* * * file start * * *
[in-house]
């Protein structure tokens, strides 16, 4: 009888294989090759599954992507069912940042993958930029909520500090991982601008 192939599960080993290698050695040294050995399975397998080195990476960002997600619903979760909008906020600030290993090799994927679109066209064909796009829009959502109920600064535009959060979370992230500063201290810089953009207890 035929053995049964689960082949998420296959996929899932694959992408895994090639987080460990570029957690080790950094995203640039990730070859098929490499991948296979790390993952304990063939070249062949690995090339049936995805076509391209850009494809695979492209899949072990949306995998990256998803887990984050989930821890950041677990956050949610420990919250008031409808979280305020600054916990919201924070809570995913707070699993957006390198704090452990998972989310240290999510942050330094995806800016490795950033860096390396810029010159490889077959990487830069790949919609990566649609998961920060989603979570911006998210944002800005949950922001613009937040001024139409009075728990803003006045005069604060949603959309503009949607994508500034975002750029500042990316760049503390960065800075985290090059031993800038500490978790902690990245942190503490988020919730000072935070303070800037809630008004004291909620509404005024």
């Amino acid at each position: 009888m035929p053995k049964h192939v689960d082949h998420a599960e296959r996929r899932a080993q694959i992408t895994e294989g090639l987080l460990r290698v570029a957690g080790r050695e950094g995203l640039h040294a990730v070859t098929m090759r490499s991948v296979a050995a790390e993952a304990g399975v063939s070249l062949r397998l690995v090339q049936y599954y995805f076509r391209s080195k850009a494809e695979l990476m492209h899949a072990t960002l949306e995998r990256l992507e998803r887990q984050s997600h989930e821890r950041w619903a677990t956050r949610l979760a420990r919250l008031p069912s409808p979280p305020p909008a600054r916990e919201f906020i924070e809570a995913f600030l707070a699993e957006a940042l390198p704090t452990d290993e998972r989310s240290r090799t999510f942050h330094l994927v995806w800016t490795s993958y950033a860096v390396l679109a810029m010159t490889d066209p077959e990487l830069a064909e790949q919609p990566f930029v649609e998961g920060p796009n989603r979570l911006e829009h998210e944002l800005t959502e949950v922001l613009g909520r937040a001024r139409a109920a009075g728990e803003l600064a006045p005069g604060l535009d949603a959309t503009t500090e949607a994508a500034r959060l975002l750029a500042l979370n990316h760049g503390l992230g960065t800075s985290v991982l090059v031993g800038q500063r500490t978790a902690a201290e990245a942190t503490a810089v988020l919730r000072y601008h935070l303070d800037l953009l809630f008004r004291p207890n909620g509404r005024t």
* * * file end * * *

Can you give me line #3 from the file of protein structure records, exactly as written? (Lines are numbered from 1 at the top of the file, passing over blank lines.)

């Amino acid at each position: 009888m035929p053995k049964h192939v689960d082949h998420a599960e296959r996929r899932a080993q694959i992408t895994e294989g090639l987080l460990r290698v570029a957690g080790r050695e950094g995203l640039h040294a990730v070859t098929m090759r490499s991948v296979a050995a790390e993952a304990g399975v063939s070249l062949r397998l690995v090339q049936y599954y995805f076509r391209s080195k850009a494809e695979l990476m492209h899949a072990t960002l949306e995998r990256l992507e998803r887990q984050s997600h989930e821890r950041w619903a677990t956050r949610l979760a420990r919250l008031p069912s409808p979280p305020p909008a600054r916990e919201f906020i924070e809570a995913f600030l707070a699993e957006a940042l390198p704090t452990d290993e998972r989310s240290r090799t999510f942050h330094l994927v995806w800016t490795s993958y950033a860096v390396l679109a810029m010159t490889d066209p077959e990487l830069a064909e790949q919609p990566f930029v649609e998961g920060p796009n989603r979570l911006e829009h998210e944002l800005t959502e949950v922001l613009g909520r937040a001024r139409a109920a009075g728990e803003l600064a006045p005069g604060l535009d949603a959309t503009t500090e949607a994508a500034r959060l975002l750029a500042l979370n990316h760049g503390l992230g960065t800075s985290v991982l090059v031993g800038q500063r500490t978790a902690a201290e990245a942190t503490a810089v988020l919730r000072y601008h935070l303070d800037l953009l809630f008004r004291p207890n909620g509404r005024t």